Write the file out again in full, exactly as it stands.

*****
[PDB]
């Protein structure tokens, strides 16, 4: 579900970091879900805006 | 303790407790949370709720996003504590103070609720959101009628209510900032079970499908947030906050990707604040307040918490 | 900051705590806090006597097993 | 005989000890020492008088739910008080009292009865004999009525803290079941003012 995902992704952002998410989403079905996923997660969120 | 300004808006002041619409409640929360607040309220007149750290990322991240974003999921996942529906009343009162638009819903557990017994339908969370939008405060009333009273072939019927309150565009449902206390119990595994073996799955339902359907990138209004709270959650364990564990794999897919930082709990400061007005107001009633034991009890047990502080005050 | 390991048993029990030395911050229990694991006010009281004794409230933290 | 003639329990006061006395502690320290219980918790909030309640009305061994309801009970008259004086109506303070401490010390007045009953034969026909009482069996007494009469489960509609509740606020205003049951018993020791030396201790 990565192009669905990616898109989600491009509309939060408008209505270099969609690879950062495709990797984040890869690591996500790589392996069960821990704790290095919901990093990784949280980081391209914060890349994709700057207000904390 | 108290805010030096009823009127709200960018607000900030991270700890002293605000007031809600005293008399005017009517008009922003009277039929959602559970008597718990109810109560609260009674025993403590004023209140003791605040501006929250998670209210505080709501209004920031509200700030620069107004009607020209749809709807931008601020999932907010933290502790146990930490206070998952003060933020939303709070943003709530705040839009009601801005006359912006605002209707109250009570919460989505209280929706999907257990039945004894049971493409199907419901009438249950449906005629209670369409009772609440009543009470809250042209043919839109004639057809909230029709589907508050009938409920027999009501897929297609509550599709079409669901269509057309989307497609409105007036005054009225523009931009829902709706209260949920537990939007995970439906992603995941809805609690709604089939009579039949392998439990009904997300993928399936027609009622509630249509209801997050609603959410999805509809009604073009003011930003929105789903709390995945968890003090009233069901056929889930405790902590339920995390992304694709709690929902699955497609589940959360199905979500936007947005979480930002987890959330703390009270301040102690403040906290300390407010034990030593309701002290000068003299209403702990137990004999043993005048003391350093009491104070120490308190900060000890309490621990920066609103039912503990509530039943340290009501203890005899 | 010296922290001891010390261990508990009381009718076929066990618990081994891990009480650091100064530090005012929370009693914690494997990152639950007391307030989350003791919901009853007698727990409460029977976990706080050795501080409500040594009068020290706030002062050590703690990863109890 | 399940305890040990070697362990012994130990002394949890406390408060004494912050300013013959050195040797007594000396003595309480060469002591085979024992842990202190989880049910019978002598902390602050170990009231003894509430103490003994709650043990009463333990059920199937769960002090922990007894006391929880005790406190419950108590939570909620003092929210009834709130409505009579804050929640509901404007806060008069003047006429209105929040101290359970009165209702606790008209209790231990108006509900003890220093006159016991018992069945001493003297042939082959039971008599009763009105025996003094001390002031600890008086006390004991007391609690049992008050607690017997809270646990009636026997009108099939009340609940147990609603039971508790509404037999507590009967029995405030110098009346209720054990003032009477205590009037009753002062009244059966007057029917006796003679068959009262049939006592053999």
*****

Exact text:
[PDB]
């Protein structure tokens, strides 16, 4: 579900970091879900805006 | 303790407790949370709720996003504590103070609720959101009628209510900032079970499908947030906050990707604040307040918490 | 900051705590806090006597097993 | 005989000890020492008088739910008080009292009865004999009525803290079941003012 995902992704952002998410989403079905996923997660969120 | 300004808006002041619409409640929360607040309220007149750290990322991240974003999921996942529906009343009162638009819903557990017994339908969370939008405060009333009273072939019927309150565009449902206390119990595994073996799955339902359907990138209004709270959650364990564990794999897919930082709990400061007005107001009633034991009890047990502080005050 | 390991048993029990030395911050229990694991006010009281004794409230933290 | 003639329990006061006395502690320290219980918790909030309640009305061994309801009970008259004086109506303070401490010390007045009953034969026909009482069996007494009469489960509609509740606020205003049951018993020791030396201790 990565192009669905990616898109989600491009509309939060408008209505270099969609690879950062495709990797984040890869690591996500790589392996069960821990704790290095919901990093990784949280980081391209914060890349994709700057207000904390 | 108290805010030096009823009127709200960018607000900030991270700890002293605000007031809600005293008399005017009517008009922003009277039929959602559970008597718990109810109560609260009674025993403590004023209140003791605040501006929250998670209210505080709501209004920031509200700030620069107004009607020209749809709807931008601020999932907010933290502790146990930490206070998952003060933020939303709070943003709530705040839009009601801005006359912006605002209707109250009570919460989505209280929706999907257990039945004894049971493409199907419901009438249950449906005629209670369409009772609440009543009470809250042209043919839109004639057809909230029709589907508050009938409920027999009501897929297609509550599709079409669901269509057309989307497609409105007036005054009225523009931009829902709706209260949920537990939007995970439906992603995941809805609690709604089939009579039949392998439990009904997300993928399936027609009622509630249509209801997050609603959410999805509809009604073009003011930003929105789903709390995945968890003090009233069901056929889930405790902590339920995390992304694709709690929902699955497609589940959360199905979500936007947005979480930002987890959330703390009270301040102690403040906290300390407010034990030593309701002290000068003299209403702990137990004999043993005048003391350093009491104070120490308190900060000890309490621990920066609103039912503990509530039943340290009501203890005899 | 010296922290001891010390261990508990009381009718076929066990618990081994891990009480650091100064530090005012929370009693914690494997990152639950007391307030989350003791919901009853007698727990409460029977976990706080050795501080409500040594009068020290706030002062050590703690990863109890 | 399940305890040990070697362990012994130990002394949890406390408060004494912050300013013959050195040797007594000396003595309480060469002591085979024992842990202190989880049910019978002598902390602050170990009231003894509430103490003994709650043990009463333990059920199937769960002090922990007894006391929880005790406190419950108590939570909620003092929210009834709130409505009579804050929640509901404007806060008069003047006429209105929040101290359970009165209702606790008209209790231990108006509900003890220093006159016991018992069945001493003297042939082959039971008599009763009105025996003094001390002031600890008086006390004991007391609690049992008050607690017997809270646990009636026997009108099939009340609940147990609603039971508790509404037999507590009967029995405030110098009346209720054990003032009477205590009037009753002062009244059966007057029917006796003679068959009262049939006592053999």